Background: advanced dementia is an incurable illness, its last stage marked by inability to eat. Tube feeding was deemed a helpful solution at this stage, but in recent years its inefficiency has been proved, and it is no longer practiced in many countries around the world. In Israel, however, the procedure is still accepted. In the gastroenterology department at the Bnai Zion Medical Center, a serious interaction is ongoing with patients' legal guardians, where detailed information is given about the inefficiency of the tube procedure. Nevertheless, the great majority of guardians choose to have it performed. Purpose: to probe the considerations underlying the decision for gastrostomy, despite the data and the recommendations. Method: qualitative research, including participant observation at the clinic and in-depth interviews with guardians. Findings: the families of most patients did not discuss end-of-life issues with them. The overwhelming preference for using the technology was interpreted as life-saving, in contrast to comfort feeding, which was deemed euthanasia. The reasons given for the decision to tube feed were drawn from a range of outlooks: religion, the patient's earlier survival capacity, and pragmatic considerations involving relations with nursing home staff. Conclusion: study of the decision-making process of advanced dementia patients' guardians sheds light on the layers of meaning of the Israeli discourse regarding end-of-life issues.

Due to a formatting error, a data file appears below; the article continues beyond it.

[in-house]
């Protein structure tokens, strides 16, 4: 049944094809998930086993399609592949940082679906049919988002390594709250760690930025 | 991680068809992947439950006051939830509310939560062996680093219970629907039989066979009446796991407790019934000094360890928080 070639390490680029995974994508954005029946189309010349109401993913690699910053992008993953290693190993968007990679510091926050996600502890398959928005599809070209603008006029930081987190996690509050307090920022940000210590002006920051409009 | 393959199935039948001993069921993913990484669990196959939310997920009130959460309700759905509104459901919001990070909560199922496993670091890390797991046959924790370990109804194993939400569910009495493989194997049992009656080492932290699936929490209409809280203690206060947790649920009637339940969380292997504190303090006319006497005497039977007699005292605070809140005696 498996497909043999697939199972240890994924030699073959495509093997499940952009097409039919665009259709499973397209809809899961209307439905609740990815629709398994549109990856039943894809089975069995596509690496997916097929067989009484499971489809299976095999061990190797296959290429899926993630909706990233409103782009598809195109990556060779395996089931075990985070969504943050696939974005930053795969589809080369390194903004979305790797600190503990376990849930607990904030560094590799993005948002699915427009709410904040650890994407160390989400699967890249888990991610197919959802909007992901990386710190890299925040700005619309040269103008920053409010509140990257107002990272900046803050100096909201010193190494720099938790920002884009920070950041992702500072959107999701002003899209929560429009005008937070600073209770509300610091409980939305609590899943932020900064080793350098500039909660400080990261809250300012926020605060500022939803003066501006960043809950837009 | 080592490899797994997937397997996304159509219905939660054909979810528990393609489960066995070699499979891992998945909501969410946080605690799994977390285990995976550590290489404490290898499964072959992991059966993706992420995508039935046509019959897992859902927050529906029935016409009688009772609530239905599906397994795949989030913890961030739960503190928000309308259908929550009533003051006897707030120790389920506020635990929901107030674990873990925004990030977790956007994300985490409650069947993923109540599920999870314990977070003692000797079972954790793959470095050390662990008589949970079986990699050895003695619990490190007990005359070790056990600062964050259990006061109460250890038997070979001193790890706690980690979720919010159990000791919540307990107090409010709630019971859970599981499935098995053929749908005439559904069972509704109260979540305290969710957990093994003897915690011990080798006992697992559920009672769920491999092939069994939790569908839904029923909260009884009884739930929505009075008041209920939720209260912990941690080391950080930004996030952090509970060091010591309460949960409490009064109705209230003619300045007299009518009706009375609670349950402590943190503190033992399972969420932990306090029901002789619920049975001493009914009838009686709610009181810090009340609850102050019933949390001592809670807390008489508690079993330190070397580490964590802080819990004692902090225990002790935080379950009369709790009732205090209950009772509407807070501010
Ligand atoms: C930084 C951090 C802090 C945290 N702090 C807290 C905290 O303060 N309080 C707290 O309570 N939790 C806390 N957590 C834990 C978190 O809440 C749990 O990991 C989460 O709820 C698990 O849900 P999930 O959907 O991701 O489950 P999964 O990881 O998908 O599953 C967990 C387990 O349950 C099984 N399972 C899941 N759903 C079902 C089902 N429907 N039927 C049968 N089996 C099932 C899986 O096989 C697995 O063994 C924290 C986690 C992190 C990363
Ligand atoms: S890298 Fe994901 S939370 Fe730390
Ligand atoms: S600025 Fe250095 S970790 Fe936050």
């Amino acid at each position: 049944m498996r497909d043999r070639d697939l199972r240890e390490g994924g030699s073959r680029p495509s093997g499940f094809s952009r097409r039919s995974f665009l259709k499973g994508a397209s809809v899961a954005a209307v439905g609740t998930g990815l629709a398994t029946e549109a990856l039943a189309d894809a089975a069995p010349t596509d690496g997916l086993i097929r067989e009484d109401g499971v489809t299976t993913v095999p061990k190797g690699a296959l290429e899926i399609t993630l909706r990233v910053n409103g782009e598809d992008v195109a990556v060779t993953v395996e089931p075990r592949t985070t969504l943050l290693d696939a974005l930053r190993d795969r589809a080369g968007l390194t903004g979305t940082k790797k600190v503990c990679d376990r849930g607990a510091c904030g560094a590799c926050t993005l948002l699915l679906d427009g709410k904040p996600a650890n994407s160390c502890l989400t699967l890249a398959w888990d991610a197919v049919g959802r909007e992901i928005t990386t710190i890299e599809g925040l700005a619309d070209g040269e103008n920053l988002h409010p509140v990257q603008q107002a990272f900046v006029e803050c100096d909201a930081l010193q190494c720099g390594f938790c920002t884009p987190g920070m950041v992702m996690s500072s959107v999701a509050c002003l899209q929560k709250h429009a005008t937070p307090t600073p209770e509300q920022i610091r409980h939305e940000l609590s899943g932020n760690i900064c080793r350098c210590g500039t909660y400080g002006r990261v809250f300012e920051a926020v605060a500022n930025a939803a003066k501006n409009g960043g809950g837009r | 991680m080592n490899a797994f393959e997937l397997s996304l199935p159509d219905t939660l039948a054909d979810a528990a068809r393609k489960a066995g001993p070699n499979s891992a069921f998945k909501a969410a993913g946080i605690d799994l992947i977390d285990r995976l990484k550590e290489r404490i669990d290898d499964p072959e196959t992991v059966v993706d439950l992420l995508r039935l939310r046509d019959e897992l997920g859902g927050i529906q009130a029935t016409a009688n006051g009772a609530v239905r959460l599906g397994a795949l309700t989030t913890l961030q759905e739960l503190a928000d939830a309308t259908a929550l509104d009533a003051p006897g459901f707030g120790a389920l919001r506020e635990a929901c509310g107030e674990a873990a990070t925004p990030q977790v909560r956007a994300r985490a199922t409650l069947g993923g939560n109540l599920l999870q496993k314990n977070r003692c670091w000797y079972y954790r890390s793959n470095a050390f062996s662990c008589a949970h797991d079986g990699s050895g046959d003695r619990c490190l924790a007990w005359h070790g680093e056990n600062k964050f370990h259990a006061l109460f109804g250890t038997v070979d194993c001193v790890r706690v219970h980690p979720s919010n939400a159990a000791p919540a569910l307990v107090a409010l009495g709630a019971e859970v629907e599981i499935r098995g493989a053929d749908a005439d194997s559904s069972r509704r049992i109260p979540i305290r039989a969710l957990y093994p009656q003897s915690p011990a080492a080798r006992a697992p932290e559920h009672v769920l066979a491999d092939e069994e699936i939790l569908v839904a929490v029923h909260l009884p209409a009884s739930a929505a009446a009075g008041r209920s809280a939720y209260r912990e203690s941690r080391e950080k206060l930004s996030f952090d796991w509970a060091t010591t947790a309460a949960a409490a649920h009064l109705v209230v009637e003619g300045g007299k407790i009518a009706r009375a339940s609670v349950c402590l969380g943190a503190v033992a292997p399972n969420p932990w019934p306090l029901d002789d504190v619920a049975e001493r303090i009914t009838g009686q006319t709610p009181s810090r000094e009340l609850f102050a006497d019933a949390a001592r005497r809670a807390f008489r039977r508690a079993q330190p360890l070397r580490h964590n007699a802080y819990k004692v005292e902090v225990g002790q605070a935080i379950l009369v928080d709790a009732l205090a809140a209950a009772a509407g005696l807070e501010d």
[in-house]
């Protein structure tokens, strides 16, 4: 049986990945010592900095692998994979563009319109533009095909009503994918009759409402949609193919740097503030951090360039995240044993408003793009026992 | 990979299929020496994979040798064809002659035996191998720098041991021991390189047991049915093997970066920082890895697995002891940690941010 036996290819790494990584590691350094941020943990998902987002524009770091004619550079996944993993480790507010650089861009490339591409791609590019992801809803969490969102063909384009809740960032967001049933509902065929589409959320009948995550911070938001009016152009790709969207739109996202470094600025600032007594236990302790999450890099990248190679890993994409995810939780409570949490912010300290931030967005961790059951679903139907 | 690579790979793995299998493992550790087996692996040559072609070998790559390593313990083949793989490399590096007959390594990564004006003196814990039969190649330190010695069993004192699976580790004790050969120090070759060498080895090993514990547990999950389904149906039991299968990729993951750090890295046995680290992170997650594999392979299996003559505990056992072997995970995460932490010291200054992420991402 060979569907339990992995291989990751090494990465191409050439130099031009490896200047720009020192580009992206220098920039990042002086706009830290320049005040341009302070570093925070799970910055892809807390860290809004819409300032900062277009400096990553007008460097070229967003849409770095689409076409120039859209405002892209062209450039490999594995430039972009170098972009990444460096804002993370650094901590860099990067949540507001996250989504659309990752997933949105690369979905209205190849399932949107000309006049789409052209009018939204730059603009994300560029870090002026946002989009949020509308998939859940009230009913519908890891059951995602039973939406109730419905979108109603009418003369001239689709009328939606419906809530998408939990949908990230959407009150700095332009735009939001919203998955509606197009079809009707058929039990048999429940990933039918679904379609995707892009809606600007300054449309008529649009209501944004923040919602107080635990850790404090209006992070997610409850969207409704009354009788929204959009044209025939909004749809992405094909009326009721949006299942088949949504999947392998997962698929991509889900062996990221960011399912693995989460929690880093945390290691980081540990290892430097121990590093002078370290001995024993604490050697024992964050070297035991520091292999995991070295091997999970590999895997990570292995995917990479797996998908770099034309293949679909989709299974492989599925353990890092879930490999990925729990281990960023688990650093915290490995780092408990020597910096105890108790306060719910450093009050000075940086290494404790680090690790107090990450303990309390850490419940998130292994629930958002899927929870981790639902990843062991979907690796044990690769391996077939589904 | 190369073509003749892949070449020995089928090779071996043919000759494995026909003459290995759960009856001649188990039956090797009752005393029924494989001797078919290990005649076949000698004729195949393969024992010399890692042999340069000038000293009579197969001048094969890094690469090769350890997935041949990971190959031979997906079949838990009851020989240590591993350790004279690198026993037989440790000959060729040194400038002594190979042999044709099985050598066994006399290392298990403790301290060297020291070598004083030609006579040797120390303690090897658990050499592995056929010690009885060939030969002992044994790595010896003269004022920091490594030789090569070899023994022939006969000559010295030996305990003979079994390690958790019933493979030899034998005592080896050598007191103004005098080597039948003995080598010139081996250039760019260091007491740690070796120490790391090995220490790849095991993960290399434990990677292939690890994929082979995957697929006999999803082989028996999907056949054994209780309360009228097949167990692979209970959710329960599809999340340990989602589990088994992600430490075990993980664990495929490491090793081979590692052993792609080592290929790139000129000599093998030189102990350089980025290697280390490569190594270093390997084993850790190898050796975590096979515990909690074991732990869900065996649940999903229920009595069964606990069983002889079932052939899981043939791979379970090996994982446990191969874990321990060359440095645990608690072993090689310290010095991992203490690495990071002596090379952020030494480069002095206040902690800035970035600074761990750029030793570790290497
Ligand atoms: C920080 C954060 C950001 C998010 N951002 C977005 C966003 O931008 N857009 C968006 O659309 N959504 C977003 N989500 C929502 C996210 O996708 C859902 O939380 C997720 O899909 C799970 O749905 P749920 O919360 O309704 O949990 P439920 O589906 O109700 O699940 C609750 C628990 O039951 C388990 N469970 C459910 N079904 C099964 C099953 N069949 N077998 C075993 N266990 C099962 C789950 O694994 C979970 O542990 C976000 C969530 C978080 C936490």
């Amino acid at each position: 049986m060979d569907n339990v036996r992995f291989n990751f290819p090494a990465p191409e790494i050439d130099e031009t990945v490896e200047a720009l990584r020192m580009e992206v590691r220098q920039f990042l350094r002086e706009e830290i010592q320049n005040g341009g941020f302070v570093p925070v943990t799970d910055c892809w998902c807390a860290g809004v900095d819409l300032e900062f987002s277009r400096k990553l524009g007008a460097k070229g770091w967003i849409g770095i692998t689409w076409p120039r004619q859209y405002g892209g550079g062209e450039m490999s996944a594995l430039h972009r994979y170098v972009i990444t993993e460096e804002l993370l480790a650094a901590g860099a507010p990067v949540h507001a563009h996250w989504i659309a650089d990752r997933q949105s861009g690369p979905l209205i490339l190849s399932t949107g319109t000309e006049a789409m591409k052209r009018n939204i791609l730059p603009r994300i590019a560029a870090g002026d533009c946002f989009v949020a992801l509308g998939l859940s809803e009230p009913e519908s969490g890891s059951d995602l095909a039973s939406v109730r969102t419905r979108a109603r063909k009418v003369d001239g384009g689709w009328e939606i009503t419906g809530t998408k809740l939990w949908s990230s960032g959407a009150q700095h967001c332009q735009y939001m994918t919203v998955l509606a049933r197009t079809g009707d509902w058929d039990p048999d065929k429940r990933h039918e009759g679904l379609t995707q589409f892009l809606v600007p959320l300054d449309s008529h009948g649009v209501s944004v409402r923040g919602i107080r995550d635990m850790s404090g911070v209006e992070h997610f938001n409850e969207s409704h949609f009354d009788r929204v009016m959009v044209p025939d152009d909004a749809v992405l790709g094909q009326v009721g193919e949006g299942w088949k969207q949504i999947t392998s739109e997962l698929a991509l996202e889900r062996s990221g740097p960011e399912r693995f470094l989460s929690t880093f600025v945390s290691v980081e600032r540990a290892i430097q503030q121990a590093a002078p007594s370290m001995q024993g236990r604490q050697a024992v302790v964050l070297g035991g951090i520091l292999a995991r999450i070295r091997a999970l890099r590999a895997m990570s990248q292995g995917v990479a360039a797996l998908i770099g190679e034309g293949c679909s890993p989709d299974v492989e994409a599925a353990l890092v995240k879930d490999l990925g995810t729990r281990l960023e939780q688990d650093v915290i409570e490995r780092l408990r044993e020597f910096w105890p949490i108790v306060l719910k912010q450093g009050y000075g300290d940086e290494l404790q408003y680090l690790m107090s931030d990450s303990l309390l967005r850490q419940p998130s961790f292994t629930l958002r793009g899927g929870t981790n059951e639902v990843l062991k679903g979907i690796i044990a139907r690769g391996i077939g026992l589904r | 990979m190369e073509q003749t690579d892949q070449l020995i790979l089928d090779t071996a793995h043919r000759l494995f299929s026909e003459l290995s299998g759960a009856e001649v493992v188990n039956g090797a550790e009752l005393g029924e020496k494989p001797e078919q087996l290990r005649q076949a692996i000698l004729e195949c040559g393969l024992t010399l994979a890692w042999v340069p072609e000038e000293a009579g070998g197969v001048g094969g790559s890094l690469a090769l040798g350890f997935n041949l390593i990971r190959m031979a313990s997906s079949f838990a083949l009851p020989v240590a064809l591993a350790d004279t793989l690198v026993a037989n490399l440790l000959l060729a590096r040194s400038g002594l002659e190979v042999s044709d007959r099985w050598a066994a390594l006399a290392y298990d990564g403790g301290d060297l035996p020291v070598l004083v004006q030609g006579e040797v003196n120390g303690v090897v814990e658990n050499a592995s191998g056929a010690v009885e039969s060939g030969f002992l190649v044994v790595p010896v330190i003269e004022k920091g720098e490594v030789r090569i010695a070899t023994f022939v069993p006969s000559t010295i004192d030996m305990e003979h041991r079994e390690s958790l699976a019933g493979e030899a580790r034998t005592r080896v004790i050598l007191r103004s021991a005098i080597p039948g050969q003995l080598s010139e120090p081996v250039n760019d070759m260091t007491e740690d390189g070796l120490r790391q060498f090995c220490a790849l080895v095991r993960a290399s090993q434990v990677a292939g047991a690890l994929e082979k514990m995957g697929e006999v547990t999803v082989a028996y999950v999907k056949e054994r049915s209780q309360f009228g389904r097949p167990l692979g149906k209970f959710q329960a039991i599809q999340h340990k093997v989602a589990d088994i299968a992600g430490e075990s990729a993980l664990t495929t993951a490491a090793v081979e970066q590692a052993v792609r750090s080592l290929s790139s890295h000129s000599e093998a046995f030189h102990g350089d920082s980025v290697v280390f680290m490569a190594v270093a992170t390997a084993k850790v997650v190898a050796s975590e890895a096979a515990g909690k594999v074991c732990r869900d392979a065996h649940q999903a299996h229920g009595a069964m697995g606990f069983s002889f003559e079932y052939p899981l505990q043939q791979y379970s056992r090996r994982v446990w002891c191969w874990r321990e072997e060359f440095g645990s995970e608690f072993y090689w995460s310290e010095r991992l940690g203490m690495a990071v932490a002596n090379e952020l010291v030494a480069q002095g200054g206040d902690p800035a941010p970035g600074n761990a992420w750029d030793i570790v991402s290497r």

|Number of pages||6|
|Journal||Age and Ageing|
|State||Published - 1 Jan 2018|
Bibliographical noteFunding Information:
Minerva Foundation grant for multidisciplinary end-of-life research, Tel Aviv University.
© The Author 2017.
- End of life care
- Nursing home residents
- Older people
- Percutaneous endoscopic gastrostomy
- Tube feeding
ASJC Scopus subject areas
- Geriatrics and Gerontology